I'm taking that into account. I don't think the world is going to 'end' in my lifetime. Perhaps, more pointedly, I don't expect to encounter any of the potential effects of global warming in my lifetime. Or that of my children. Or grandchildren.

What I do know is this: We've had a measurable impact over a relatively short period of time (say, the last two to three hundred years). Considering that the climate is a complex system, it has a tendency for delayed effect. No one can say with any certainty how strong an effect it'll end up being. That we're noticing it now has the definite suggestion that a continuation of the status quo will see progressively stronger effects.

Now, I'm not exactly saying that the polar ice caps are going to suddenly flash melt and bring about all sorts of super storms. But, in ten thousand years time, it's not unlikely that we'll see progressively more dramatic climate changes.

I don't know about you, but I like the Earth more or less the way it is now. I'd like my great-great-great-great-great-great-great-grandchildren to be able to flit back from Mars and appreciate the relatively nice climate of California.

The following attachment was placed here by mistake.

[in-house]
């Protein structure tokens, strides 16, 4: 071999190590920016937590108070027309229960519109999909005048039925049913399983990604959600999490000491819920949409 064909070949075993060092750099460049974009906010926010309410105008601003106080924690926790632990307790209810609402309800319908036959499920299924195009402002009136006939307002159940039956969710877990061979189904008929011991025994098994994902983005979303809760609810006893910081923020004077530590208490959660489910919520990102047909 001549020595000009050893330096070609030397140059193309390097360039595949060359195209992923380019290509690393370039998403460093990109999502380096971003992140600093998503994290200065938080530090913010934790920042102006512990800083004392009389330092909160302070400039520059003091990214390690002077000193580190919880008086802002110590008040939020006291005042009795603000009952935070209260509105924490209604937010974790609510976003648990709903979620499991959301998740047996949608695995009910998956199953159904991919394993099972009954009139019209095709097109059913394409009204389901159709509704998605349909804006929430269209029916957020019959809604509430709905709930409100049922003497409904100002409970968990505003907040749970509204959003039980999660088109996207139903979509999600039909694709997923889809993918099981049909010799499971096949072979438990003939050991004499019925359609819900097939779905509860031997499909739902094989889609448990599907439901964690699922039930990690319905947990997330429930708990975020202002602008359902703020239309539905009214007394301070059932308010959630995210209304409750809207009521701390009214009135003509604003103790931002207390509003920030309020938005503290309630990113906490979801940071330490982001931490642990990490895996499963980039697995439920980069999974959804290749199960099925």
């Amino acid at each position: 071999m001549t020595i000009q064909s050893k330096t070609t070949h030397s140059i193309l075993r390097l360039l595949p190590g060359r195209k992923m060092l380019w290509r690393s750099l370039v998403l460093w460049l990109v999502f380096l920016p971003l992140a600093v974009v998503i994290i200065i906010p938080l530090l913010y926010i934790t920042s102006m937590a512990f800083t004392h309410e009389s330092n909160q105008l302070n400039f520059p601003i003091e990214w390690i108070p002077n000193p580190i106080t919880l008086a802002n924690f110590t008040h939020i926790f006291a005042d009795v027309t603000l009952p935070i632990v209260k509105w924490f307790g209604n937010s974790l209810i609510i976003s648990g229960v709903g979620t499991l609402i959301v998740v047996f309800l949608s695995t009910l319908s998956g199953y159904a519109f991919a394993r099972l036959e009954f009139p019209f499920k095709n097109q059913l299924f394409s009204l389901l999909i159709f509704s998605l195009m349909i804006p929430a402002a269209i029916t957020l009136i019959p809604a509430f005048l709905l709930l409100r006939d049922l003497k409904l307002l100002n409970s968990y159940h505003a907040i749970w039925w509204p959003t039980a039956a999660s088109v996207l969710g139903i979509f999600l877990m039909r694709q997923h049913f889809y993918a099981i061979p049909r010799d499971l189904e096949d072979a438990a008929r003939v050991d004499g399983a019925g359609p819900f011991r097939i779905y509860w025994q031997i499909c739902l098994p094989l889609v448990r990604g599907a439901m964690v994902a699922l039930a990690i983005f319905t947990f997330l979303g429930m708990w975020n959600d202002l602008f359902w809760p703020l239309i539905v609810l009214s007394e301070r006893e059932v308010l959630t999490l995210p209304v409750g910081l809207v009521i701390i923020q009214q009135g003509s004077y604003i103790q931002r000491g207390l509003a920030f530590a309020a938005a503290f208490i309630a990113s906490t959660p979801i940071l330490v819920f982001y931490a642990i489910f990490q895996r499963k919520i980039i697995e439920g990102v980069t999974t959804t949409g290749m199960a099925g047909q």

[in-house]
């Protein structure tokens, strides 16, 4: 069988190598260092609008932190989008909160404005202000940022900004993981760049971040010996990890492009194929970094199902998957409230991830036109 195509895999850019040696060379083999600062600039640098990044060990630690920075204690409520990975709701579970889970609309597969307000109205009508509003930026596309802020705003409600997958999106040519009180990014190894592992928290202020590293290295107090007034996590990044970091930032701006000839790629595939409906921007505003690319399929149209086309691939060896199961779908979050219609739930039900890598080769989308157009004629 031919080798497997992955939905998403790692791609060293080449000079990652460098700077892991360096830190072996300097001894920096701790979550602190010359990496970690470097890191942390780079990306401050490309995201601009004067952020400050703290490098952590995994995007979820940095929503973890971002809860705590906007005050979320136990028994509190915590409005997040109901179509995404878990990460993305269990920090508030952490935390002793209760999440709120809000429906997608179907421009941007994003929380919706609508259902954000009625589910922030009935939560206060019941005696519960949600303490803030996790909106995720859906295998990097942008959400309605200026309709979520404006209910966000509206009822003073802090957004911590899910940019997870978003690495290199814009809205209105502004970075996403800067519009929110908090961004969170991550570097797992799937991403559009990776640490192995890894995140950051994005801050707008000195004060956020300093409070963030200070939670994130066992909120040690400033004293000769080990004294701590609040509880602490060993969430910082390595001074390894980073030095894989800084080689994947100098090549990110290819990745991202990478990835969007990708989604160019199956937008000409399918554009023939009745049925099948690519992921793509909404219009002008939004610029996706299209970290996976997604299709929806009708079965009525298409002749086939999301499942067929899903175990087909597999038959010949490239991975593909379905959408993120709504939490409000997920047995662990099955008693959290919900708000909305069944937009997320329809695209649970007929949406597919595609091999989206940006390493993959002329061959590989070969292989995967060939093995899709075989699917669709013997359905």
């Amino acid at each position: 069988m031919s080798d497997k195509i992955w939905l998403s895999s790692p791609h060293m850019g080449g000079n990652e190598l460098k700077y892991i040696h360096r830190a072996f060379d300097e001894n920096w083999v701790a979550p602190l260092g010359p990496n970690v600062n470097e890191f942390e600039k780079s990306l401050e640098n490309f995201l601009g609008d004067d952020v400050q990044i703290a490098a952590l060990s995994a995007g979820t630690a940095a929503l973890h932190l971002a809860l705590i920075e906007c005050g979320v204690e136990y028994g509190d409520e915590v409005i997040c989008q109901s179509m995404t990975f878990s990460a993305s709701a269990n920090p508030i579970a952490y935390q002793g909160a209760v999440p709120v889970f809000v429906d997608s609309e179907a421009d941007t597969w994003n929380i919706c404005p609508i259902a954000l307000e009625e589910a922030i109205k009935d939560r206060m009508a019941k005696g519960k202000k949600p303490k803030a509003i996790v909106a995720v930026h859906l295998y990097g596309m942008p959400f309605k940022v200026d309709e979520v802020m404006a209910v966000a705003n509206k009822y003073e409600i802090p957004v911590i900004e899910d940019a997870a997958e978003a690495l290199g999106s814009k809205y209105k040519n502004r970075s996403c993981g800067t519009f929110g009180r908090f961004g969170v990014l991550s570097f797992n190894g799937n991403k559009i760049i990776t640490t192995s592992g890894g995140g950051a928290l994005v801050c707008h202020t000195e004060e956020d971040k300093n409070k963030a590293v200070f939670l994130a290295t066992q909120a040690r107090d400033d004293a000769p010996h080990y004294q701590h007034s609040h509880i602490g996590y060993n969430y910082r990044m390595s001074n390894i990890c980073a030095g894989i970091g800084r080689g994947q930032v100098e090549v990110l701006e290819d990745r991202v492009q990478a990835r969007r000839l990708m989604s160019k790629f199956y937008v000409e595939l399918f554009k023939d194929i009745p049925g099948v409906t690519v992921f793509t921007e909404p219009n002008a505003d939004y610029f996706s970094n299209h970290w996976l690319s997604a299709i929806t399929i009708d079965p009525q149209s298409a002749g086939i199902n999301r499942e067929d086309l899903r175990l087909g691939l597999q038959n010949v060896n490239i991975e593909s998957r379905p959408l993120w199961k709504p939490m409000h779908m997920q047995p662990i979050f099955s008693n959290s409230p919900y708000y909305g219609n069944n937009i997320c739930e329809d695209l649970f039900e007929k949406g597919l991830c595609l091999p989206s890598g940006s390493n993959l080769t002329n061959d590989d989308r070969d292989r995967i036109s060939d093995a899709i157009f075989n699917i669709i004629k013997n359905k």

Santa Cruz can burn, but that's a whole other story ; )

It's prudent for us to overreact given our current evidence. I'm all for those 'draconian' measures in Kyoto. The fact is that we don't know a whole lot about the way our climate works. What we do know is that we're having a large effect on it and it's in our best interest to stop causing that effect.
[User Picture]
From:level_head
Date:December 9th, 2004 12:14 am (UTC)
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Even if every human on the planet committed suicide, the temperature would continue to rise; some of this is natural variation. The Kyoto Protocol will not regulate the Sun.